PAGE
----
THE Philippines must establish policies that assist employees' labor market transitions as well as businesses to counteract "hysteresis" in employment, according to the Asian Development Bank (ADB).
In a blog released on Friday, the Manila-based multilateral lender said that prior to the coronavirus disease 2019 (Covid-19) pandemic, the Philippines was enjoying its longest period of economic and job growth in history.
Unfortunately, the pandemic reversed some of these advances by wiping about 1.7 million wage and salary jobs in the year leading up to January 2021, it noted.
"The pandemic could create long-lasting effects on employment. Put simply, this temporary large shock to the economy might produce a persistently lower employment rate even after the economy has started to grow again. This phenomenon is known as hysteresis in employment," the ADB explained.
To address hysteresis in employment, it highlighted five global best practices, including wage subsidies, hiring subsidies, workplace skills funding schemes, industry-led apprenticeship programs and unemployment insurance.
The ADB said wage subsidies have shown to be the single most successful tool for saving jobs by keeping employees connected to their companies during periods of lockdown and slow recovery in business activities.
It went on to say that the Philippines' P46-billion wage subsidy scheme last year was well-designed and successfully implemented, with 3.1 million workers receiving benefits.
"As the economic recovery takes hold, governments will phase out wage subsidies and some are considering replacing them with hiring subsidies to help facilitate the reallocation of displaced workers into new jobs," the institution elaborated.
It added that countries that have successfully enhanced workers' capabilities have done so through industry and employer-led skill development programs.
Skillnet Ireland, for example, provides networks of firms with annual matching funds to cover their short-term worker training. Employers from a particular industry or locality build a network of at least 30 enterprises.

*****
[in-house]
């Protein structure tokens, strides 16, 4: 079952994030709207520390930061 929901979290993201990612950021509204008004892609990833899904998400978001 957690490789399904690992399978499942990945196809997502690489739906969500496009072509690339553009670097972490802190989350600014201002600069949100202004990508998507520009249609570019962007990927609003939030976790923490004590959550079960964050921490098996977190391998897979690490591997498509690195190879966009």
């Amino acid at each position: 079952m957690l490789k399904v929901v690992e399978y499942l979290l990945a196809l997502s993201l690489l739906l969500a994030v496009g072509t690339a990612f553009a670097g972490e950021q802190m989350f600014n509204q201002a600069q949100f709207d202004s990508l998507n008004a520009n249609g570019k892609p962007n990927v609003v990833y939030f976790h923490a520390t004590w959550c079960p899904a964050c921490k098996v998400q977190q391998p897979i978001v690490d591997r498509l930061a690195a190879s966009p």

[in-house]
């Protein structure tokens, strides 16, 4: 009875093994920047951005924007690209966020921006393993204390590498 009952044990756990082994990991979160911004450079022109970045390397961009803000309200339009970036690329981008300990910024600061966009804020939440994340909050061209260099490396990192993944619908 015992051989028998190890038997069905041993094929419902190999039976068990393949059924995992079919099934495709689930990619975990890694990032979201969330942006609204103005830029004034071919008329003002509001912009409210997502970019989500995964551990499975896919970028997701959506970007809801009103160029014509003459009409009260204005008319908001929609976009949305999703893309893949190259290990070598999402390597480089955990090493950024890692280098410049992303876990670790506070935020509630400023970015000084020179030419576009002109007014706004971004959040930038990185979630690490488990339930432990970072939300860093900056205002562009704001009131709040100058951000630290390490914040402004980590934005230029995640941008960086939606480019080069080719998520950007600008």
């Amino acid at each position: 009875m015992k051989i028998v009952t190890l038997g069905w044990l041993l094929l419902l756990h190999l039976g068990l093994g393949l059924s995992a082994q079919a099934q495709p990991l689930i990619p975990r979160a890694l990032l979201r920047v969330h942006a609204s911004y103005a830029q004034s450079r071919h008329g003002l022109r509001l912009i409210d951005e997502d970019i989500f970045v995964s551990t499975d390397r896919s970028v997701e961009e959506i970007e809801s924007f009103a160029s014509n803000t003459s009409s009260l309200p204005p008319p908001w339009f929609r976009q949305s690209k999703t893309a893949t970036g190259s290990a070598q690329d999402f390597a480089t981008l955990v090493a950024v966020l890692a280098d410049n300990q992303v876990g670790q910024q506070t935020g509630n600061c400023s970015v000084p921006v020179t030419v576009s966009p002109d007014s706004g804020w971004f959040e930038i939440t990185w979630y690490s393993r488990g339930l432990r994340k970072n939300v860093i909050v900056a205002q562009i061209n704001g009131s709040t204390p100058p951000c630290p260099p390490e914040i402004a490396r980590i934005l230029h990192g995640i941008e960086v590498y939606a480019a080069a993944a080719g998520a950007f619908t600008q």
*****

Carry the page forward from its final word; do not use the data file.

"The network is responsible for designing and implementing the training program. In 2013, ADB assisted the Philippines' Department of Tourism with piloting a similar scheme with tourism enterprises. Forty-eight grants were provided and over 7,000 tourism employees were trained at a cost of P8,000. This proved a cost-effective model for reskilling workers," ADB emphasized.
It further said apprenticeship reforms in the Philippines should include establishing an apprenticeship council to oversee policy, industry-led development of apprenticeship programs, progressive salary scales, extending apprenticeships from six months to two to four years, and extending apprenticeship programs to modern services such as legal, finance, and communication occupations, all of which should be based on international best practices.
ADB also said the Philippines' unemployment insurance program provides only limited coverage.
"Adequate unemployment insurance provides workers with income stability and helps them transition to a new job. A good example is Malaysia's program, which uses a national pooled insurance fund in which both employers and employees make monthly contributions," it pointed out.
Lastly, ADB said workers in the Philippines will have a difficult time recovering from the pandemic in the coming years. It will be necessary to strengthen active labor market programs in order to assist employees and businesses in making this shift.